Energy The president of Repsol: "If we have taxes that Portugal or France do not have, our decision will be to go there"

The president of Repsol, Antonio Brufau, raises the oil company's warning to transfer key investments for the country's energy transition due to legal uncertainty

Energy The president of Repsol: "If we have taxes that Portugal or France do not have, our decision will be to go there"

The president of Repsol, Antonio Brufau, raises the oil company's warning to transfer key investments for the country's energy transition due to legal uncertainty. In a speech at the University of Navarra, he extended to France the possibility of taking investments planned by Repsol in Spain. He has focused on 1,500 million planned for hydrogen projects, although this newspaper has already published that the investments under review reach 3,000 million.

According to the transcript provided by the company and this newspaper, Brufau was clear when addressing the audience: "All this investment that we have in Repsol planned in the field of hydrogen is not going to be less than 1,500 million euros, obviously this 1,500M€ "They are subject to one thing, something called, and you will understand it very well, stability. Legal stability, fiscal stability."

And he stated: "If we have to have a tax that the French or the Portuguese do not have to produce hydrogen, then surely our decision will be to go to Portugal or France."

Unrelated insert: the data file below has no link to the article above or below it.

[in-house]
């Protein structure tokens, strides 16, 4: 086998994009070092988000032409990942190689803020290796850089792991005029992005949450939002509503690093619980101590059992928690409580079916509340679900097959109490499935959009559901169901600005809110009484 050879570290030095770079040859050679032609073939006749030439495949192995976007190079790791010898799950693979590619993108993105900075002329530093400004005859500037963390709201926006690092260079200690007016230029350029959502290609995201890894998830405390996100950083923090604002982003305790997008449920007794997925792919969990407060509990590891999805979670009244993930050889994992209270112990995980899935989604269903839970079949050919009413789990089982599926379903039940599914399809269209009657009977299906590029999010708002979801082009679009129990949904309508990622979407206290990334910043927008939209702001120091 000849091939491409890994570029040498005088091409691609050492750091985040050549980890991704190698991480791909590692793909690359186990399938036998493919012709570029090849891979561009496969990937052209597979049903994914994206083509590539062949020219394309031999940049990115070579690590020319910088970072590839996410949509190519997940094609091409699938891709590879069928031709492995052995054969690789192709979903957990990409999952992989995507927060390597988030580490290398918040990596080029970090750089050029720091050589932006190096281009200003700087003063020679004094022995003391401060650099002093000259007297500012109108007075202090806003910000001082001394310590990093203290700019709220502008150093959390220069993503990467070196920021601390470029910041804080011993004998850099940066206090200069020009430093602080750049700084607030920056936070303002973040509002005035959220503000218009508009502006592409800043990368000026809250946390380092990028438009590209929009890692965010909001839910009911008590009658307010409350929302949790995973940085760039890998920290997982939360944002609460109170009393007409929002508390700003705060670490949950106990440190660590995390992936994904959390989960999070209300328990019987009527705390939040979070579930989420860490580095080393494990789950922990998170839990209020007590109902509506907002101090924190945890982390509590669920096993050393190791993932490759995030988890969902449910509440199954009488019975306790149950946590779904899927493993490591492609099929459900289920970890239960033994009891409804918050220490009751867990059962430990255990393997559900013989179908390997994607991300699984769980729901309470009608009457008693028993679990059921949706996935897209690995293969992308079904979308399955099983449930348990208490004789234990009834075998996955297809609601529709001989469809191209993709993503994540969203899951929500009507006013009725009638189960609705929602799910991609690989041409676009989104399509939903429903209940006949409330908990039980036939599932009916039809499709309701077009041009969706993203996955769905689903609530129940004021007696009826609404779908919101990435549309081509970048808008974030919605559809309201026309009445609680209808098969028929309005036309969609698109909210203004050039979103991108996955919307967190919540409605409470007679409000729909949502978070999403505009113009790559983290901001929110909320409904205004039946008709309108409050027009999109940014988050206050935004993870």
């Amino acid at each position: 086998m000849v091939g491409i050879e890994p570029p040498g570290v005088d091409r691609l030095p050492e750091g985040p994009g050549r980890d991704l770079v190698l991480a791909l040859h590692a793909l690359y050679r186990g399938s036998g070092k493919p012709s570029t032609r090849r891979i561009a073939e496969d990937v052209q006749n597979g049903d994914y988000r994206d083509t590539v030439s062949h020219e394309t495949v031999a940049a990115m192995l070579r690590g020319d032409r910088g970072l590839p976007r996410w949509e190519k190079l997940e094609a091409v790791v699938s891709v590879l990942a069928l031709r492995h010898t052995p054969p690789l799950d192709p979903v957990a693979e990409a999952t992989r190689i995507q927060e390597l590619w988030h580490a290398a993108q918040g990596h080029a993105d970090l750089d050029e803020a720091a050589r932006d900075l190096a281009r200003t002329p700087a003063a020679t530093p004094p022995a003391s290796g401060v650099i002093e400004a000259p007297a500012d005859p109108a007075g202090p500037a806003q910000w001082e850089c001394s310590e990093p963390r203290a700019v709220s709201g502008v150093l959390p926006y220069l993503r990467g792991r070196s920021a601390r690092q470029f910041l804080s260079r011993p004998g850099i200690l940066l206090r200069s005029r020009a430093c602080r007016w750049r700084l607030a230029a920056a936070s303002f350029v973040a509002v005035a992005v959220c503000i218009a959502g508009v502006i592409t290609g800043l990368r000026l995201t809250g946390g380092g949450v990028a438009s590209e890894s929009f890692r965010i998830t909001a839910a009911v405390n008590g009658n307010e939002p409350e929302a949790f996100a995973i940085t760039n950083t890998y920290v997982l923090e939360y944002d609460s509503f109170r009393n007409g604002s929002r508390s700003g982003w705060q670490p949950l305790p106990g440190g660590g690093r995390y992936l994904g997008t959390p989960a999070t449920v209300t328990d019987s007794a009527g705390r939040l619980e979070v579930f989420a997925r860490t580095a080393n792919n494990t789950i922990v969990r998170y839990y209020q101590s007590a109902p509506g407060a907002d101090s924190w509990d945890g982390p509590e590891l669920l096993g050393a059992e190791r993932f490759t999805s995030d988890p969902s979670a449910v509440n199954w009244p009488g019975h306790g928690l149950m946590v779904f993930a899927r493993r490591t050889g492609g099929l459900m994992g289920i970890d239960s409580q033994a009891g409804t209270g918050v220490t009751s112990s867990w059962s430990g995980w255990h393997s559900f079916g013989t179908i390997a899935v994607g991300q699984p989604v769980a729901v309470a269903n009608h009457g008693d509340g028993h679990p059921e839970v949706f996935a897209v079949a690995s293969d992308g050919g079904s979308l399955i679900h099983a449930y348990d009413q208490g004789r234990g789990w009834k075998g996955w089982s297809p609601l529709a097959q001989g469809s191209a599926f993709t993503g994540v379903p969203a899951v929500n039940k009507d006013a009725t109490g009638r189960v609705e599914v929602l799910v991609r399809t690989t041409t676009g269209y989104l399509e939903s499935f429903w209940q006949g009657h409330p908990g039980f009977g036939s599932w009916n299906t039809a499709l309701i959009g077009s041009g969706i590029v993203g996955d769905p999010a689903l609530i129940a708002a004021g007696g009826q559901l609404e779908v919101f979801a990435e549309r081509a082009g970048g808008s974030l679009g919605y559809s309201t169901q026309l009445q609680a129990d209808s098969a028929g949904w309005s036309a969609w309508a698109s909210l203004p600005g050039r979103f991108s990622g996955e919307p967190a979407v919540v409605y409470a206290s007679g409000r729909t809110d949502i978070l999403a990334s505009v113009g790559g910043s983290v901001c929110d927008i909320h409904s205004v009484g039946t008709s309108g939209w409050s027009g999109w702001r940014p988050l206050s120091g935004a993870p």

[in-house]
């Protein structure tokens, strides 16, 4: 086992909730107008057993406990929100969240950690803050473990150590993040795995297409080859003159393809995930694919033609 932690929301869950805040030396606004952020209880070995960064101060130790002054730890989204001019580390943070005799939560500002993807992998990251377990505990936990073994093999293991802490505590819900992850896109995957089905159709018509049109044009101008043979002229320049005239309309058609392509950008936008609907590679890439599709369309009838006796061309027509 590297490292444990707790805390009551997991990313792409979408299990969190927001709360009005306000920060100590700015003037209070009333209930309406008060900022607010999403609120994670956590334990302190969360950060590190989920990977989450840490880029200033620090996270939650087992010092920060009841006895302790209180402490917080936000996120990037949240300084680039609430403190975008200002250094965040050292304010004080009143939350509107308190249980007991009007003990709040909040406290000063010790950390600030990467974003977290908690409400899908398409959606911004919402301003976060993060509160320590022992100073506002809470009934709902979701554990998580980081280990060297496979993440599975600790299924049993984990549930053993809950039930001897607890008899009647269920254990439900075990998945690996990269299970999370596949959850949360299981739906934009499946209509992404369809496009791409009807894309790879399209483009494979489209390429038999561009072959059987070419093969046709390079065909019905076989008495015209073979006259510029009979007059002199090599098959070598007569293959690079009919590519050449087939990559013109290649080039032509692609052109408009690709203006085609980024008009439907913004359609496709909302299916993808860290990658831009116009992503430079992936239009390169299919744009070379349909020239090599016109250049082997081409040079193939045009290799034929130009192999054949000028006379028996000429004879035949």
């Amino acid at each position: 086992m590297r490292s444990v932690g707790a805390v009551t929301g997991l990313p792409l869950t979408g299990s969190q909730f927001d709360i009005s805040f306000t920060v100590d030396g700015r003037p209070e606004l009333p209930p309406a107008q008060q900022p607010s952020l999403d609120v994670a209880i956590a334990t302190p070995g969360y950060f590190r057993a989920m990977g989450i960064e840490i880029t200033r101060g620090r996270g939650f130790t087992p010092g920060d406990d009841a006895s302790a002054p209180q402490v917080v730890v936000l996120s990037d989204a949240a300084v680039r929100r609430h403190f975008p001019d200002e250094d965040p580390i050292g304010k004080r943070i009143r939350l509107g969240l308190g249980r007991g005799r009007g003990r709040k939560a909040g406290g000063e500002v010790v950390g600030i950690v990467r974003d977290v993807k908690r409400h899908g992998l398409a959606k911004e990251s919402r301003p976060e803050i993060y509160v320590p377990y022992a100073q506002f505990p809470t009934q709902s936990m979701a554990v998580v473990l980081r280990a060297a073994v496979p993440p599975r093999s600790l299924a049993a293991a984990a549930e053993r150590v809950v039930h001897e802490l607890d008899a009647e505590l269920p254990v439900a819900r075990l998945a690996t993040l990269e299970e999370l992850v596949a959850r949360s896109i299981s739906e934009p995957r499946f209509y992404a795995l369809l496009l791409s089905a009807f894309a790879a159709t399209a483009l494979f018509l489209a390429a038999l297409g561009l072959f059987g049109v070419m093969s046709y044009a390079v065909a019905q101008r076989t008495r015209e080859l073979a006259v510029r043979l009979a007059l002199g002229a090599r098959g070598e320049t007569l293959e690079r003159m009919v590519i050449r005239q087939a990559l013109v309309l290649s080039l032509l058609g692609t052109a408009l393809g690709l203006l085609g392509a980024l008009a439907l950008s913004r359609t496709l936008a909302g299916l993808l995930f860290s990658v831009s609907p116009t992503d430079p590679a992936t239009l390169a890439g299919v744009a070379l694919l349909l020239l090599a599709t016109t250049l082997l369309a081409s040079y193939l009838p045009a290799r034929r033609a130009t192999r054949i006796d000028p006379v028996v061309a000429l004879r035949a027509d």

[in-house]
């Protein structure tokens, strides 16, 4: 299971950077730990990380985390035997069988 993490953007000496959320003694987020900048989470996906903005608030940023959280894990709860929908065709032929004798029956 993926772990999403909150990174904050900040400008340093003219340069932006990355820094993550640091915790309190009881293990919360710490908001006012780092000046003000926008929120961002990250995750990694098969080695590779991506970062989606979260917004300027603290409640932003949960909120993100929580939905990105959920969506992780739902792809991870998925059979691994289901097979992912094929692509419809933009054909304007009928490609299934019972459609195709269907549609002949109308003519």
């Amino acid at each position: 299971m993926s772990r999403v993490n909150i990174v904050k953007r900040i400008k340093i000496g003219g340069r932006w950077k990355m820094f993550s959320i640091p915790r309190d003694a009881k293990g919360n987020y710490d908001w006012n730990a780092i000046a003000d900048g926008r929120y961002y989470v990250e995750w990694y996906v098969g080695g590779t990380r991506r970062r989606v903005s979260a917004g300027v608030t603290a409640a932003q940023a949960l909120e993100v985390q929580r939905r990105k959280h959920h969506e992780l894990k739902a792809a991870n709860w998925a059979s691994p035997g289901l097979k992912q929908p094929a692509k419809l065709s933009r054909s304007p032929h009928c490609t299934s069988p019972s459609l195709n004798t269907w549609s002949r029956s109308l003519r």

Brufau thus goes further than his CEO, Josu Jon Imaz, who gave Portugal as an example last October, when it emerged that the agreement between the PSOE and Sumar perpetuates the so-called special temporary tax on the energy sector, despite the fact that it was planned only for 2022 and 2023.

"So this is what the authorities have to understand to think that this is not a short-term issue, it is a medium and long-term issue and these projects that, as we have discussed before coming here, require a lot of maturity, long period of time, etc. or they are made in a framework of stability, in an attractive fiscal framework, neither better nor worse, attractive, which means competitive with respect to the regions close to us or theoretically they will not fly, and therefore we hope that can fly," added Brufau.

In his opinion, "it is incomprehensible, for example, that in Spain they want to maintain a temporary tax based on hypothetical extraordinary profits when said tax has already disappeared in all the countries around us. "The costs to which the Government subjects its companies places them at a clear competitive disadvantage," he protested.

In his opinion, not only Spain, but the European Union as a whole must ensure more than until now the competitiveness of its industry."Unfortunately I have to say that this, in my opinion, is not happening in its entirety and as a consequence, Europe is losing weight and competitiveness compared to other regions. This is demonstrated by the fact that we continue in the process of decline. And I sincerely believe that without industry a country is not competitive, a country is not modern, a country does not give opportunities to universities or to research or science.